Foreign Ministry staff have asked their minister to counter Prime Minister Benjamin Netanyahu’s plan to appoint a former Likud lawmaker, who has a history of diplomatic fumbles, as ambassador to Egypt instead of the ministry’s pick of a veteran diplomat.
Staff sent a letter to Foreign Minister Israel Katz urging him to push on behalf of Amira Oron, a professional diplomat who last fall was tapped to be the first woman appointed to be the ambassador in Cairo, Haaretz reported Thursday.
On Tuesday Channel 13 news reported that Netanyahu was considering appointing Communications Minister Ayoub Kara for the post. Kara, 64, a lawyer and Druze politician from the Galilee town of Daliat el-Carmel, has been a staunch supporter of the premier, but failed to win a high enough spot on the party’s slate in the April 9 elections to enter the current Knesset.
If Netanyahu wanted to replace Oron with Kara he would have to convince Katz, who was recently made foreign minister, to cancel the previous selection.
According to the Haaretz report, ministry staff are wary of speaking up publicly about Kara, as they fear there may be later repercussions, but many see his candidacy as a “slap in the face” to staffers.
Oron, who was expected to take up the post in Cairo this summer, previously served in the Egyptian capital and headed the Foreign Ministry’s Egypt division, while Kara has had several undiplomatic outbursts.
On Wednesday a group of more than a dozen former ambassadors called on the government to quickly approve Oron’s appointment.
“A worthy professional appointment to the sensitive position in Egypt is far more important than a political arrangement,” they wrote. “The representation of the State of Israel is always a unique, delicate and complex task, especially in such an important country as Egypt, whose relations are a cornerstone for Israel in the Middle East. And the diplomat who has already been appointed will represent the government and the state in the most professional manner.”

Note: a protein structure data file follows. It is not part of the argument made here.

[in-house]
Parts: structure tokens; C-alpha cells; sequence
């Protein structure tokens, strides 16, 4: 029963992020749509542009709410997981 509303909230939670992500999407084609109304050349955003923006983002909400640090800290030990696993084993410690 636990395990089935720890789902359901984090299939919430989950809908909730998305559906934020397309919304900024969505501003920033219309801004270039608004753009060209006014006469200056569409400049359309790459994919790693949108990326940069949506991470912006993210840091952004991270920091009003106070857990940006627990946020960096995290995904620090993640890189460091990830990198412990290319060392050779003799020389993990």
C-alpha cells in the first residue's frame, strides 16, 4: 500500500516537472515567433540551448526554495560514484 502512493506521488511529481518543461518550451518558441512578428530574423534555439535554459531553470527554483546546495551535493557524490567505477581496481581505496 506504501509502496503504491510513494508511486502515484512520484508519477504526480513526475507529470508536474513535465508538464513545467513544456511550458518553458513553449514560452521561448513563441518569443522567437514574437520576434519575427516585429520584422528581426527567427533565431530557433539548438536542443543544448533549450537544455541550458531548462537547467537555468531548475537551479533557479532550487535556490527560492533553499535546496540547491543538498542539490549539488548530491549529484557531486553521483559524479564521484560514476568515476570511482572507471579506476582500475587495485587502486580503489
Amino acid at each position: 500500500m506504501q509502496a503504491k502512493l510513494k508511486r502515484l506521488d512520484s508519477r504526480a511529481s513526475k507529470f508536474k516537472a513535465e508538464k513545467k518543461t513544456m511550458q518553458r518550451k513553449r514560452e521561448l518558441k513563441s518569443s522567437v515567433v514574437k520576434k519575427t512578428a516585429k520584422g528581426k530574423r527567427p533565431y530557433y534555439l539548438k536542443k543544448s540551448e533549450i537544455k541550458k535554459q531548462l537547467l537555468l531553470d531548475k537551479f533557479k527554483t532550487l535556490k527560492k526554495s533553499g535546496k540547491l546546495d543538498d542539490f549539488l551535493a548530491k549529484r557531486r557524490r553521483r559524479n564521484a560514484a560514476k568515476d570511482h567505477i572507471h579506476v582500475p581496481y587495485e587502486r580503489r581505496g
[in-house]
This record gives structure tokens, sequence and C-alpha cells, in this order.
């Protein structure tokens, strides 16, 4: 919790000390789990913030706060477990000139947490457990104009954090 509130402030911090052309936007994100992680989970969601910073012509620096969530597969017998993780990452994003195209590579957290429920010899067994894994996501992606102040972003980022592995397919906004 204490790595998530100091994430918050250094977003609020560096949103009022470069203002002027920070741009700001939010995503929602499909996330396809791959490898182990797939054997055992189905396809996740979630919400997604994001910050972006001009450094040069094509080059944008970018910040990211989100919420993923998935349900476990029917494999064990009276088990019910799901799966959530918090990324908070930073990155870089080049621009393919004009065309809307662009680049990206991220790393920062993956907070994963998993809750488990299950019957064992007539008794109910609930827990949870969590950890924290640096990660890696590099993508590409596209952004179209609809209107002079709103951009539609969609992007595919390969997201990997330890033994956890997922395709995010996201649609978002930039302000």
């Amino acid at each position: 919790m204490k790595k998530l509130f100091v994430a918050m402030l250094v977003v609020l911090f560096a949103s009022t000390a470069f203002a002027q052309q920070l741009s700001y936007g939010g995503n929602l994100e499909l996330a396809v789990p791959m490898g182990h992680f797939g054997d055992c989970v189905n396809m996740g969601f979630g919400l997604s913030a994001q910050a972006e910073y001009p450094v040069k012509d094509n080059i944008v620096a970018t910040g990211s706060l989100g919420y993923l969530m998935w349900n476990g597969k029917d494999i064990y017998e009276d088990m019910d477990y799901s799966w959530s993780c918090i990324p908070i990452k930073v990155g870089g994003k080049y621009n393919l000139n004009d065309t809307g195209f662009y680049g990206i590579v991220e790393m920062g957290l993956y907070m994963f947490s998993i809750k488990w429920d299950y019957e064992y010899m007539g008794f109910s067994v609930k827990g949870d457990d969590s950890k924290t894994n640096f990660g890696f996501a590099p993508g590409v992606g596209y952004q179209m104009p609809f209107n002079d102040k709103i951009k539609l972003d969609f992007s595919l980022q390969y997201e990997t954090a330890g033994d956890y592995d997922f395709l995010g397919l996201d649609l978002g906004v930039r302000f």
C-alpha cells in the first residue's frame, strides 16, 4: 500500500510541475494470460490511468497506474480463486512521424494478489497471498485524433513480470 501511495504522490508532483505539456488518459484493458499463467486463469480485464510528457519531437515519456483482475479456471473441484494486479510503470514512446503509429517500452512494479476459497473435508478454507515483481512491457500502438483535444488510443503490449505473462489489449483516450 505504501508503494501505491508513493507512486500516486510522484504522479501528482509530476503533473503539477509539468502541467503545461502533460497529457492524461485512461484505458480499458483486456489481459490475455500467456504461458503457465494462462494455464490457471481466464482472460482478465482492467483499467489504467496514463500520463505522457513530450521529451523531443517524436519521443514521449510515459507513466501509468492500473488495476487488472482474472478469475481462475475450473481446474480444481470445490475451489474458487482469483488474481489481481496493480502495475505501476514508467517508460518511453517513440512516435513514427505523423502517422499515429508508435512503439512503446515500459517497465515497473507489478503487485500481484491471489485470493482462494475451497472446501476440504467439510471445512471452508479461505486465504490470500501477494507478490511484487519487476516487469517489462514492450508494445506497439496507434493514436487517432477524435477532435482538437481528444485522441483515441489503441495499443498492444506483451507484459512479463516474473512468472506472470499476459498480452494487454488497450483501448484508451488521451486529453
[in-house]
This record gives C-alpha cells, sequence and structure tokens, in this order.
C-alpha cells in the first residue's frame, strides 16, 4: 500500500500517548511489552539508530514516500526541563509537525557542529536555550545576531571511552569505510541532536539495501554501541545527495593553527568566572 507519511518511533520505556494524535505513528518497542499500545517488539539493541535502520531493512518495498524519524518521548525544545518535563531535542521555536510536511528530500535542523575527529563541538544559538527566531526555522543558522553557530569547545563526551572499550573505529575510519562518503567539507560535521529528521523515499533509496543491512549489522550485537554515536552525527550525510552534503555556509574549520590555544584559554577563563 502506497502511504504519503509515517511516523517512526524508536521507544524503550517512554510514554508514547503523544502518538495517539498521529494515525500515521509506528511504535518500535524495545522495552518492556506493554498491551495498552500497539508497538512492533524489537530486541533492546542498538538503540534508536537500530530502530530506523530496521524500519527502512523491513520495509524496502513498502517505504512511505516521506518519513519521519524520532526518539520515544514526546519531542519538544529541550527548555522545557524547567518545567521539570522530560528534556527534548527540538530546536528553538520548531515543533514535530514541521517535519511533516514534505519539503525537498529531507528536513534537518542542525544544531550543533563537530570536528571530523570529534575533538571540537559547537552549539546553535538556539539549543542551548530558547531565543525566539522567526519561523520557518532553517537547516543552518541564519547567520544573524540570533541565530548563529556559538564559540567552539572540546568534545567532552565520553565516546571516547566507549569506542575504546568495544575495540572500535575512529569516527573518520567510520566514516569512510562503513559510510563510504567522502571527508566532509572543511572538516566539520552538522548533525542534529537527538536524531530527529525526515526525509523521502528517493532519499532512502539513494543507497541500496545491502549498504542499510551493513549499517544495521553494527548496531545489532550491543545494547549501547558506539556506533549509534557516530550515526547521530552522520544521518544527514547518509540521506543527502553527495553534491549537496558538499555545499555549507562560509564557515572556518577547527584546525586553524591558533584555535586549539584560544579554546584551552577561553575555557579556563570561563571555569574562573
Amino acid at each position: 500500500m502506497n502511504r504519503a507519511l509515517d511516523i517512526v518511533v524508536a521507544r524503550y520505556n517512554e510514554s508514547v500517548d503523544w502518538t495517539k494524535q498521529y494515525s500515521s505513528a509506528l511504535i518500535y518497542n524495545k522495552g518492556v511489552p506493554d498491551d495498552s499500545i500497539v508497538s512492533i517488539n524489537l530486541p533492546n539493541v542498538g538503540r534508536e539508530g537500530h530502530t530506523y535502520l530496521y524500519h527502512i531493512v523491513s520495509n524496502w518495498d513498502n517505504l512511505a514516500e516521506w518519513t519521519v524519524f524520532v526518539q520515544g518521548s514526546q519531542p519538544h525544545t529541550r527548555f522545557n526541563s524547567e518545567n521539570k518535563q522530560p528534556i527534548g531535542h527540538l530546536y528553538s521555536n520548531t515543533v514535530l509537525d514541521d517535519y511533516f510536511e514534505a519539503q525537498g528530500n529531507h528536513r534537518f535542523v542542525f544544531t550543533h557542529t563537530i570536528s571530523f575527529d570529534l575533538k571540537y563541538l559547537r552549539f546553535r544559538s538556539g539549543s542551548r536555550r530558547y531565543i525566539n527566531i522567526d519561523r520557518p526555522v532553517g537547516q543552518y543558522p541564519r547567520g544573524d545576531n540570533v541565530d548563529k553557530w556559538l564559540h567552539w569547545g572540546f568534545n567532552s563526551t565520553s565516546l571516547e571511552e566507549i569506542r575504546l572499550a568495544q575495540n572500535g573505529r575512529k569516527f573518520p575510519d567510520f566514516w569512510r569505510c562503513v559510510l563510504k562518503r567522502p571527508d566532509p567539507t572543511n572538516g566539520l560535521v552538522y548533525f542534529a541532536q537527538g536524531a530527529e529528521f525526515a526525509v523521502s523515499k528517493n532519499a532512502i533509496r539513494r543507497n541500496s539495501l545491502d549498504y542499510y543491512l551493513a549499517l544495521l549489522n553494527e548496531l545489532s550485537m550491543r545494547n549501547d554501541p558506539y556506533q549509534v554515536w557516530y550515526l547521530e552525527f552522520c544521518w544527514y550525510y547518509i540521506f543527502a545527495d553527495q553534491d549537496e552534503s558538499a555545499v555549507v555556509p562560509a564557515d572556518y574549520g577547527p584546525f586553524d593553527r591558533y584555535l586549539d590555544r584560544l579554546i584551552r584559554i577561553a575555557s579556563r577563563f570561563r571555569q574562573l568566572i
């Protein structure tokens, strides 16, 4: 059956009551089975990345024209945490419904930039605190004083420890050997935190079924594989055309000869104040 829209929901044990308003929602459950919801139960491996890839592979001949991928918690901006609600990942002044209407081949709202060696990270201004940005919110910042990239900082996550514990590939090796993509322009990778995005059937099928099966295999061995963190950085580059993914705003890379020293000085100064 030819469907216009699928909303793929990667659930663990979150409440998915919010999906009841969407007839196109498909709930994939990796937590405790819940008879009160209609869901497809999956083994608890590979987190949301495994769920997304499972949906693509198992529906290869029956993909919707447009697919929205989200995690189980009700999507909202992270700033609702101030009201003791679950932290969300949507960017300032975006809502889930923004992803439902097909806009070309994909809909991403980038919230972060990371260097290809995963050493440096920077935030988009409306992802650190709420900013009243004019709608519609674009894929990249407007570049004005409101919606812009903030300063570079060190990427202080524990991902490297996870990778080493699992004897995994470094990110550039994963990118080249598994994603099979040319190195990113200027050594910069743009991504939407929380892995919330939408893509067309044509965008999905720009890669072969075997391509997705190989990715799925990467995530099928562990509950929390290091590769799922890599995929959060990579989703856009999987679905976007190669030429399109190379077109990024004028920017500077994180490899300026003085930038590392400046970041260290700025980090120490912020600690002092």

The ministry’s recommendation for Oron is currently in the hands of Attorney General Avichai Mandelblit, who must decide if political appointments can be made when the country is again in the run up to elections. Netanyahu failed to form a coalition following an April vote and then last week the Knesset dissolved, prompting new elections on September 17.
At the end of April, Katz was made foreign minister after serving for three months as the acting minister. Katz, who was third on the Likud party’s slate ahead of April’s elections, is already the minister of intelligence and transportation.
Over the years, Kara has been active in interfaith activities and in improving Israeli relations with many countries, including Turkey and Austria, as well as with Druze communities in Lebanon and Syria.
However, he has also been involved in a series of sometimes bizarre diplomatic snafus.
Last year he was detained at the Dubai airport and missed his flight after apparently failing to heed instructions from airport officials.
In 2017, Morocco issued a rare official complaint to Israel after Kara posed for a picture with the prime minister of the breakaway Sahrawi Republic of southern Morocco.
In November 2016, Kara posted to his Facebook page details of a security-related incident involving the Jewish state, all elements of which are still under a gag order. The post was quickly taken down, but not before journalists and others saw the information.
A month earlier, Kara drew condemnation from the Foreign Ministry when, during a visit to Italy, he suggested that powerful earthquakes in that country were divine retribution for anti-Israel actions in the United Nations.
A staunch Netanyahu loyalist, he nonetheless lost the prime minister’s backing before the Likud Party primaries, for reasons that remain unclear.